Back in Beijing we were taken to yet another market, with more cheap clothes, electronics, jewellery, shoes, bags etc. I’m sure you can get a bargain at these places if you’re determined, but my philosophy of shopping is to go for quality rather than quantity, so this was not of much interest.

In the evening, the meat-eaters had Beijing duck for dinner. Their unanimous verdict was that the duck was a disappointment: it didn’t taste much at all. And apparently it’s supposed to be that way. All this roasting, carving and rolling is much ado about nothing. But the restaurant itself was nice: although we didn’t eat the duck we got better food than usual.

Day 3. Beijing Zoo, a pearl market, Summer palace, Olympic venue, tea, acrobatics.

Again a cool day, no more than 20°C. Ingrid slightly unwell but nevertheless coped relatively well.

At the zoo the main attraction was the giant pandas (who turned out to be pretty dull creatures, mostly lying still or perhaps eating at best). Then we took a walk in the park while Ingrid had ice cream. I was a bit surprised to see them charge extra for various parts of the zoo – at first it felt sneaky, but on the other hand I guess it allowed them to keep the gate fee affordable for more visitors.

Next we went to a pearl market, about which I don’t have much to say, other than that it had lots of pretty, shiny, expensive things.

The Summer Palace was a large park, of which we only saw a tiny bit. The buildings looked quite familiar by now, similar to the Forbidden City and the Temple of Heaven. And there were the familiar crowds as well. But unlike the Forbidden City which mostly consisted of large paved courtyards, this was a very pleasant place with a large lake and beautiful gardens. I would have loved to spend more time here. (Now much of my attention was taken up by Ingrid, who was rather whiny and impatient.) The two most eye-catching sights were the Long corridor (which really was very long, and beautifully painted) and the marble boat.

On our way back into town we took the road past the area where the Olympic games took place. The main Olympic stadion looks, in real life, pretty much like what I’d seen in photos.

Then we went to a tea tasting and demonstration. Tea is not really my thing, but they did have a nice Oolong with ginseng.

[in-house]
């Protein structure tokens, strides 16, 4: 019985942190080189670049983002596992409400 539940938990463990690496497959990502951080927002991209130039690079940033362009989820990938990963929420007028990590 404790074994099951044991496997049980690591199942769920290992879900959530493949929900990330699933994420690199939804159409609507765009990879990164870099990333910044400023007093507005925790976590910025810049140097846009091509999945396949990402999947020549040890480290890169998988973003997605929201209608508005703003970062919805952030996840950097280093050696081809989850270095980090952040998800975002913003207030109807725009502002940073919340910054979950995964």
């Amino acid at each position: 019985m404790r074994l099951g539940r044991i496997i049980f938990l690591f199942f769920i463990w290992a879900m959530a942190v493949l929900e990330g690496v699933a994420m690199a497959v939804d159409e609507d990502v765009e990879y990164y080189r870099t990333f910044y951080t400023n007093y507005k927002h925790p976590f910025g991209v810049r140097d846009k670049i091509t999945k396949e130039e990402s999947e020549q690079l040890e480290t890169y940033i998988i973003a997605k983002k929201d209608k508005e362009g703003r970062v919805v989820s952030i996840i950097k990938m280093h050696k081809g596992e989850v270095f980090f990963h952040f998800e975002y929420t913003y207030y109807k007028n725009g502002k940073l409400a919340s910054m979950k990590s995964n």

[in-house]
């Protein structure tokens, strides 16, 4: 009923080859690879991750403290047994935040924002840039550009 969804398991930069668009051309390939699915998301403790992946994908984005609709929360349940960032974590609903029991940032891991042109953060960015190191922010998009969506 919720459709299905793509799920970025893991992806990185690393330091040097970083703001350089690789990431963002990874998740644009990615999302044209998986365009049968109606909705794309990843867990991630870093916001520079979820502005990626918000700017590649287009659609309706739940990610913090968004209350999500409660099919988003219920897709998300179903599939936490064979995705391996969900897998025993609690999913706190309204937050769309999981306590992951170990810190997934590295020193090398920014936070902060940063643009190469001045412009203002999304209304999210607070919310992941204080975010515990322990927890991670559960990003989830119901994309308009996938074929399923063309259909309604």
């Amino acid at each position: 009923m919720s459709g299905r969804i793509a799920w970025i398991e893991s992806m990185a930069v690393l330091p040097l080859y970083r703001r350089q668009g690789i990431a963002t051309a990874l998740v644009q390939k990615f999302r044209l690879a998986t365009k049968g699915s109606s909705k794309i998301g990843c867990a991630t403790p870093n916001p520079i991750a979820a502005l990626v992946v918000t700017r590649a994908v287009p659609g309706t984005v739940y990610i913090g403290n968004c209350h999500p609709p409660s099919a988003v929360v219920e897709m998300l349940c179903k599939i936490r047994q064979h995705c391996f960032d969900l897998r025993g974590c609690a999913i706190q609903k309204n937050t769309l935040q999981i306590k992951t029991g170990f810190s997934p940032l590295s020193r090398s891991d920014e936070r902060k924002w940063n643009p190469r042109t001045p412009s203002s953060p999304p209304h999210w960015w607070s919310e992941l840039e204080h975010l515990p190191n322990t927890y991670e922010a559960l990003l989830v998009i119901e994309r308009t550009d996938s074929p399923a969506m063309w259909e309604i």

Finally, in the evening, we went to an acrobatics show by China National Acrobatic Troupe at the Tiandi Theatre. This was a grand experience. There were the usual numbers (contortionists, juggling, vertical poles, jumping through hoops) but also a slack wire act (which I’d heard of but never seen). This was amazing: the guy managed to do a headstand on the wire, as well as unicycle on it, etc. No photos allowed, unfortunately.

Ingrid adored the show. We’d expected her to fall asleep (she was really tired this late in the evening, plus slightly feverish) but she was on the edge of her seat, totally absorbed. Then she showed us all sorts balance tricks in the minibus all the way back to the hotel, and asked if we would go back to the circus the next day.

By the way, I am getting very tired of rice + pak choi, which is pretty much all we (the vegetarians) were served yesterday and today. And I used to love pak choi. It seems to be their equivalent of a vegetarian lasagna (which is the vegetarian staple at many lunch restaurants in Sweden). And they all serve sliced watermelon as dessert – even Ingrid (who usually loves watermelon) is getting tired of it.

Some fresh bookmarks from

  • Why Chinese Is So Damn Hard – Whatever the reason they started, every single person who has undertaken to study Chinese sooner or later asks themselves "Why in the world am I doing this?" Those who can still remember their original goals will wisely abandon the attempt then and there, since nothing could be worth all that tedious struggle.
  • The Radioactive Clock In Your Teeth – How bomb testing in the 1950s is helping scientists determine a person's age.